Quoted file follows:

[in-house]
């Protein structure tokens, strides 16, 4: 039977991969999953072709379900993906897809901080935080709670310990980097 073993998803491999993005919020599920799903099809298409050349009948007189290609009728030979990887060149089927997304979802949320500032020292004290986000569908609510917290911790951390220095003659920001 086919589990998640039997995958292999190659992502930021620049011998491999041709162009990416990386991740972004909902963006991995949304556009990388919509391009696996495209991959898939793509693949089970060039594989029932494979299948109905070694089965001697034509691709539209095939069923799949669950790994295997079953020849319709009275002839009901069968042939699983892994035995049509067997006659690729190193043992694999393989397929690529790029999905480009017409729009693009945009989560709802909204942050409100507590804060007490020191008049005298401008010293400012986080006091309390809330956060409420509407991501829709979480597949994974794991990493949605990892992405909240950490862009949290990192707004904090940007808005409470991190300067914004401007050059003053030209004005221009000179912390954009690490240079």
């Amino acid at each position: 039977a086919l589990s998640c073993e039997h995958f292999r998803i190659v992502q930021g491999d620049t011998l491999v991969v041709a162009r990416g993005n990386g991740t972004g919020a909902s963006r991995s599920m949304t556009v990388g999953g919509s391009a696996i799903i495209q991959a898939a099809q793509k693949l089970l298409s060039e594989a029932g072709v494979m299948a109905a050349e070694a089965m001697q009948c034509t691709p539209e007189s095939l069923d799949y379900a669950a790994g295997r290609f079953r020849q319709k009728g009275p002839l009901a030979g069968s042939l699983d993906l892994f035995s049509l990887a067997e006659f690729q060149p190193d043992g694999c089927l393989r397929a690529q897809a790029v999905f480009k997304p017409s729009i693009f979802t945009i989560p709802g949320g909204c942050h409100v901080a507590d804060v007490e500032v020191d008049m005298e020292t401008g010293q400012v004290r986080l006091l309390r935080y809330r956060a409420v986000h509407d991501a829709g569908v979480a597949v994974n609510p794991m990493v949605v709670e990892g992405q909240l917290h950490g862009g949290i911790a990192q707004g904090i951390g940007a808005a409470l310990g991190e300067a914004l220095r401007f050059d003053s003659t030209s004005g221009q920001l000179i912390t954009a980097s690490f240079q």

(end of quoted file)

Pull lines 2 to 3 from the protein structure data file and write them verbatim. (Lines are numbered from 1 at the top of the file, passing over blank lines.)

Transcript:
């Protein structure tokens, strides 16, 4: 039977991969999953072709379900993906897809901080935080709670310990980097 073993998803491999993005919020599920799903099809298409050349009948007189290609009728030979990887060149089927997304979802949320500032020292004290986000569908609510917290911790951390220095003659920001 086919589990998640039997995958292999190659992502930021620049011998491999041709162009990416990386991740972004909902963006991995949304556009990388919509391009696996495209991959898939793509693949089970060039594989029932494979299948109905070694089965001697034509691709539209095939069923799949669950790994295997079953020849319709009275002839009901069968042939699983892994035995049509067997006659690729190193043992694999393989397929690529790029999905480009017409729009693009945009989560709802909204942050409100507590804060007490020191008049005298401008010293400012986080006091309390809330956060409420509407991501829709979480597949994974794991990493949605990892992405909240950490862009949290990192707004904090940007808005409470991190300067914004401007050059003053030209004005221009000179912390954009690490240079």
């Amino acid at each position: 039977a086919l589990s998640c073993e039997h995958f292999r998803i190659v992502q930021g491999d620049t011998l491999v991969v041709a162009r990416g993005n990386g991740t972004g919020a909902s963006r991995s599920m949304t556009v990388g999953g919509s391009a696996i799903i495209q991959a898939a099809q793509k693949l089970l298409s060039e594989a029932g072709v494979m299948a109905a050349e070694a089965m001697q009948c034509t691709p539209e007189s095939l069923d799949y379900a669950a790994g295997r290609f079953r020849q319709k009728g009275p002839l009901a030979g069968s042939l699983d993906l892994f035995s049509l990887a067997e006659f690729q060149p190193d043992g694999c089927l393989r397929a690529q897809a790029v999905f480009k997304p017409s729009i693009f979802t945009i989560p709802g949320g909204c942050h409100v901080a507590d804060v007490e500032v020191d008049m005298e020292t401008g010293q400012v004290r986080l006091l309390r935080y809330r956060a409420v986000h509407d991501a829709g569908v979480a597949v994974n609510p794991m990493v949605v709670e990892g992405q909240l917290h950490g862009g949290i911790a990192q707004g904090i951390g940007a808005a409470l310990g991190e300067a914004l220095r401007f050059d003053s003659t030209s004005g221009q920001l000179i912390t954009a980097s690490f240079q």